Note that while I owned it, I didn't know these things. I thought driving with a 2 handed death grip on the wheel while shouting at my wife was perfectly normal.
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Old 06-25-2012, 10:16 PM   #4
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We pulled 5er's for 20 years , you cannot beat them for staying in one place for a long time. Have had a gas A and now on the second diesel class A. If you are only going to do 5k a year in my opinion a gas would be a better choice. If you maintain a Diesel coach the way the warranty requires you will need to change oil yearly $300 roughly, change antifreeze and brake fluid every 2 years $500, bleed the air brakes monthly plus a lot of other maintenance items not required with a gas coach. You can ignore the warranty schedules but if you cannot prove you have maintained your diesel accordingly you may not get a claim honored.
I agree with JimM that the diesel pusher is probably the best way to travel but the operative word is travel. Diesels make sense over the long haul but not for 5000 miles a year.
A note of caution though, really check out the weights on gas coaches, many of them are legally to heavy when loaded up with your gear and also require auxiliary braking on any towed vehicle you pull in most states and Canada.
All in all you will enjoy a class A more than a 5er.
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Old 06-25-2012, 10:19 PM   #5
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May I humbly suggest you take a look at the Entegra ----most unbelievable company I have done business with in the past 40 yrs.----I would be happy to expand on that if you wanted to pm me.
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Old 06-25-2012, 10:40 PM   #6
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chazworth - you did not say if you were looking new or used? When I got serious about three years ago and started going to see and test driving motor homes I bought everything I could find that gave some expert recommendations as to which type of RV is the best for your uses, gas vs diesel, and extensively gave information on basically every unit built. Three years ago the RVCG was the best and JR Consumer books second best. I would be open to all brands of RVs until you look at them personally. Newmar, Winny, and Tiffin are three good makers that fit in the middle of the market, but are only three of many quality RVs. Of the new RV builders I would suggest adding at least American Coach (really a nicer built rig than N, W, & T.), Entegra, and Monaco. But we do like Dutch Stars quite a bit. They offer a lot for a mid range price.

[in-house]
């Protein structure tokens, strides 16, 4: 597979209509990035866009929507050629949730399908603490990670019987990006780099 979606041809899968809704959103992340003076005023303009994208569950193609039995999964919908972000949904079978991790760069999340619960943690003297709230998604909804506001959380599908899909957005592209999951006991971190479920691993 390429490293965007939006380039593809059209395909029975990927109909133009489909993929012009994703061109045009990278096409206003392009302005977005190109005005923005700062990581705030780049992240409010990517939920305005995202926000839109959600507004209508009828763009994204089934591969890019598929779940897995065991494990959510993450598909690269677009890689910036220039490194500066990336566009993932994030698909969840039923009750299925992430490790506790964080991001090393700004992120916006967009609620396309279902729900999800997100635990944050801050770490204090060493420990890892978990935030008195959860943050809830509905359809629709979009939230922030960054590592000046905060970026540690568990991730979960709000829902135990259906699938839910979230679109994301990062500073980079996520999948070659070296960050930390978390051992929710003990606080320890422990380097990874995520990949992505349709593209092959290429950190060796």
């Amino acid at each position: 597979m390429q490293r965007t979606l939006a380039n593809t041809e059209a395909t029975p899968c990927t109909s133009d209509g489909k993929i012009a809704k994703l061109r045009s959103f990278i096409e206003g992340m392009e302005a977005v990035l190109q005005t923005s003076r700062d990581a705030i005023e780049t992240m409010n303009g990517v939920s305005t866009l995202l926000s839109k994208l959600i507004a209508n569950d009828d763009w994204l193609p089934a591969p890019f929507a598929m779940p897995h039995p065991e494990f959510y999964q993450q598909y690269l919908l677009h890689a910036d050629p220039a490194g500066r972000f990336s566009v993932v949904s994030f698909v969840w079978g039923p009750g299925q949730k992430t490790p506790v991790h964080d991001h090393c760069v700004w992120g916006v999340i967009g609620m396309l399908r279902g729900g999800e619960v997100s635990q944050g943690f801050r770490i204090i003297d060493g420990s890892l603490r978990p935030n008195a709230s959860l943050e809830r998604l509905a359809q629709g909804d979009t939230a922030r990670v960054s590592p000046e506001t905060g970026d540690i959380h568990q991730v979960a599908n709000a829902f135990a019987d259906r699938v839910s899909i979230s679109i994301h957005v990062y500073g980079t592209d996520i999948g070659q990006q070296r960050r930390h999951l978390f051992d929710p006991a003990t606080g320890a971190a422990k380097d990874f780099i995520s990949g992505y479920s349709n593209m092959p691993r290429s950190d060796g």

I looked at hundreds of RVs on the internet and went to see in person and drove many motor homes. We wanted used. I like quality and deals. The coach we bought was a fantastic deal. Seller was a formerly rich person. But now three years later there are not so many distress deals. When we bought we were one of the few with cash in hand.

Have fun shopping.
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Old 06-25-2012, 11:10 PM   #7
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Ask for opinion

Ask for opinion and opinion you will get. There is really no way for anyone to decide what is best for you.

The brands you mention are very good, but Thor (from Damon & Four Winds) and Monaco offer very nice coachs too. Ditto on the "first year warranty punchlist." You will want to make everything perfect - under warranty.